“Most people come to me to save money on taxes. We live in such an interconnected world that an entire new generation of online business owners and consultants no longer need to pay taxes where they’re from. I reduced my tax rates from about 43% to below 1% by following the very advice I offer to others. Stuff like passports and bank accounts are just part of what’s required to reduce taxes in a legal way, and people get a lot of diversification benefits from like holding other currencies and asset protection. Once you have your tax and lifestyle plan in place, you can take the money you save and invest it in high-yielding properties. Some of my clients will easily save $250,000 in taxes this year (or even in a few months) and will look at how to earn 10% returns in Istanbul and get a passport for free. It becomes a compounding benefit.”
Turkish Real Estate Market in 2018 – 2019
Do you think it is a good time to buy property in Turkey? And why?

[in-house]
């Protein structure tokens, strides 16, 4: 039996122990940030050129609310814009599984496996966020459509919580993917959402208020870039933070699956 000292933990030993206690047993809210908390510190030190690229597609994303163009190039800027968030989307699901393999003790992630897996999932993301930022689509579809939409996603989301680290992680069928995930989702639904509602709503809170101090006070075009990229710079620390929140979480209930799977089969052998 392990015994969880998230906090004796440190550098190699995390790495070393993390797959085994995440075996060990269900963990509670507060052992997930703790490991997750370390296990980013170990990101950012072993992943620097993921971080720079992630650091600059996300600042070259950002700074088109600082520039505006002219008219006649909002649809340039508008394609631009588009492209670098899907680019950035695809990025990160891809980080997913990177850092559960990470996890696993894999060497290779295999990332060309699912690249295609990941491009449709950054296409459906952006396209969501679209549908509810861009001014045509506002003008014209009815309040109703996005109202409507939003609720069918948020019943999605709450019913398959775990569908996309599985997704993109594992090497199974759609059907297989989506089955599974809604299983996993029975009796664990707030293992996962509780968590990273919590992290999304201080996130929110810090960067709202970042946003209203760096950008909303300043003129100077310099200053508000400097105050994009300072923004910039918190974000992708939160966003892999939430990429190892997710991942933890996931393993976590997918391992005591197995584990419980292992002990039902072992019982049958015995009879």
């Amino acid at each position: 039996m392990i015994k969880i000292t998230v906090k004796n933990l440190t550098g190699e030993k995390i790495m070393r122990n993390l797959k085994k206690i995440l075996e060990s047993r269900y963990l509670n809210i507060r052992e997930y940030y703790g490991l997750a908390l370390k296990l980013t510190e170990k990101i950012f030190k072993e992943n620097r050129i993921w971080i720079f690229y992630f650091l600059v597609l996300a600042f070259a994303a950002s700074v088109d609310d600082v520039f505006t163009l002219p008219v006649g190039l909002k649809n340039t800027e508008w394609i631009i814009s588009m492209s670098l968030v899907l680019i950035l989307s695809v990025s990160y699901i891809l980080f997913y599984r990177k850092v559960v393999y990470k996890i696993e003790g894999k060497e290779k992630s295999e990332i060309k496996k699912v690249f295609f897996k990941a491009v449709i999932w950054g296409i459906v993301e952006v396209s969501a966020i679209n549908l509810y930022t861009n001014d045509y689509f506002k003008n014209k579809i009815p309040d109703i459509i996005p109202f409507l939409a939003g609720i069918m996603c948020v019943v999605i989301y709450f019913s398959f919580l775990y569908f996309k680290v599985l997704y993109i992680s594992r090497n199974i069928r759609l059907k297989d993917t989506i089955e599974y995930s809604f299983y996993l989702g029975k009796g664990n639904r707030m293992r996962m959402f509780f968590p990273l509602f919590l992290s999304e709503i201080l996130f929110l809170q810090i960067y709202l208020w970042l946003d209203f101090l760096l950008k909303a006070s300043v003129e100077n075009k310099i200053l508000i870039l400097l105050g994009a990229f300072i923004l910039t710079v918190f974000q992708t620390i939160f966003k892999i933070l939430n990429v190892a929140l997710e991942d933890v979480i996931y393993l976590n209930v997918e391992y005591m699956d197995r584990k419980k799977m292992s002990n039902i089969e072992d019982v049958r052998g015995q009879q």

“I think there is always the potential for good deals… and bad deals. Too many people who have come to Turkey have paid the “foreigner premium” for properties in dubious suburbs. The Turkish real estate market has so many players that it’s easy to get confused. If you have a focused plan and stick to it, I think that Turkey has a lot of benefits: a young, growing population, and a greater position in the world in terms of exports. Of course, there are a lot of questions about the economy right now, but I like to buy uncertainty and hold for the long-term. I think Istanbul offers a very unique offer; not many cities have a growing population of 20 million people and haven’t lost value in decades. Now that some prices are hovering near $1,000-per-meter, I think it’s becoming attractive for a long-term hold.”
Do you think buying property in Turkey can be a good hedge in a carry trade?
“[I'll sit on the sidelines on this one.]”
What do you envisage for the future of Turkey’s program? More changes or a loosening?
“While there has been a Caribbean citizenship price war in the last year, I think most countries – especially a larger one like Turkey – isn’t going to constantly tweak. Honestly, you can debate about WHETHER you want a Turkish passport, but I think that if you decide that you do, this offer is rather attractive.
I wouldn’t foresee any further reductions, particularly as the $250,000 minimum is less than the originally proposed $300,000. That shows to me that the government is being aggressive to court investment, and if anything changes, I would suggest it would be some consulting firm convincing them to tack on a hefty application fee.”